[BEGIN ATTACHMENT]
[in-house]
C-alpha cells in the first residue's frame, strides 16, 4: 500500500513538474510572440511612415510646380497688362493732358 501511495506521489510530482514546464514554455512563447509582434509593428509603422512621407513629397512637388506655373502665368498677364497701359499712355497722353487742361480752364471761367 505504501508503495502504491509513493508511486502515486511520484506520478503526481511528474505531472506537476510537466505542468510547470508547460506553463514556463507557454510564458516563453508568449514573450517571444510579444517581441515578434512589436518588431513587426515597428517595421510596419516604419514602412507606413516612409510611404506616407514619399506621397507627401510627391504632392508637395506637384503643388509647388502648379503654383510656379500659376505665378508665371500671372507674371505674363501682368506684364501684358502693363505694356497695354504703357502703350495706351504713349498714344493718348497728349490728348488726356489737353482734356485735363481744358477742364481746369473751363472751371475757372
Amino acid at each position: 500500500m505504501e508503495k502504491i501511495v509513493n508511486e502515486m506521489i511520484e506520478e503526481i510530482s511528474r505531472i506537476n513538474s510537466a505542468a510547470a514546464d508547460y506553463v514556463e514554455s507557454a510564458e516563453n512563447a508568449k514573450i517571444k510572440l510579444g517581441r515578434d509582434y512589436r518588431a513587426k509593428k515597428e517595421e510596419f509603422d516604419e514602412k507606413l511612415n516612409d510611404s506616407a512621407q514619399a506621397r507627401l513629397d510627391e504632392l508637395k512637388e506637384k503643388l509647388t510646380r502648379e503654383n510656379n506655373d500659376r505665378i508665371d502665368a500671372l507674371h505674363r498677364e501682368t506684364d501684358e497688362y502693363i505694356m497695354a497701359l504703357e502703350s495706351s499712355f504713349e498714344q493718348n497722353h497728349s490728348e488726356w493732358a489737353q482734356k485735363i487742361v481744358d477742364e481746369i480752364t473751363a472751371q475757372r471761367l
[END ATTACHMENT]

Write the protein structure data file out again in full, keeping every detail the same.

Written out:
[in-house]
C-alpha cells in the first residue's frame, strides 16, 4: 500500500513538474510572440511612415510646380497688362493732358 501511495506521489510530482514546464514554455512563447509582434509593428509603422512621407513629397512637388506655373502665368498677364497701359499712355497722353487742361480752364471761367 505504501508503495502504491509513493508511486502515486511520484506520478503526481511528474505531472506537476510537466505542468510547470508547460506553463514556463507557454510564458516563453508568449514573450517571444510579444517581441515578434512589436518588431513587426515597428517595421510596419516604419514602412507606413516612409510611404506616407514619399506621397507627401510627391504632392508637395506637384503643388509647388502648379503654383510656379500659376505665378508665371500671372507674371505674363501682368506684364501684358502693363505694356497695354504703357502703350495706351504713349498714344493718348497728349490728348488726356489737353482734356485735363481744358477742364481746369473751363472751371475757372
Amino acid at each position: 500500500m505504501e508503495k502504491i501511495v509513493n508511486e502515486m506521489i511520484e506520478e503526481i510530482s511528474r505531472i506537476n513538474s510537466a505542468a510547470a514546464d508547460y506553463v514556463e514554455s507557454a510564458e516563453n512563447a508568449k514573450i517571444k510572440l510579444g517581441r515578434d509582434y512589436r518588431a513587426k509593428k515597428e517595421e510596419f509603422d516604419e514602412k507606413l511612415n516612409d510611404s506616407a512621407q514619399a506621397r507627401l513629397d510627391e504632392l508637395k512637388e506637384k503643388l509647388t510646380r502648379e503654383n510656379n506655373d500659376r505665378i508665371d502665368a500671372l507674371h505674363r498677364e501682368t506684364d501684358e497688362y502693363i505694356m497695354a497701359l504703357e502703350s495706351s499712355f504713349e498714344q493718348n497722353h497728349s490728348e488726356w493732358a489737353q482734356k485735363i487742361v481744358d477742364e481746369i480752364t473751363a472751371q475757372r471761367l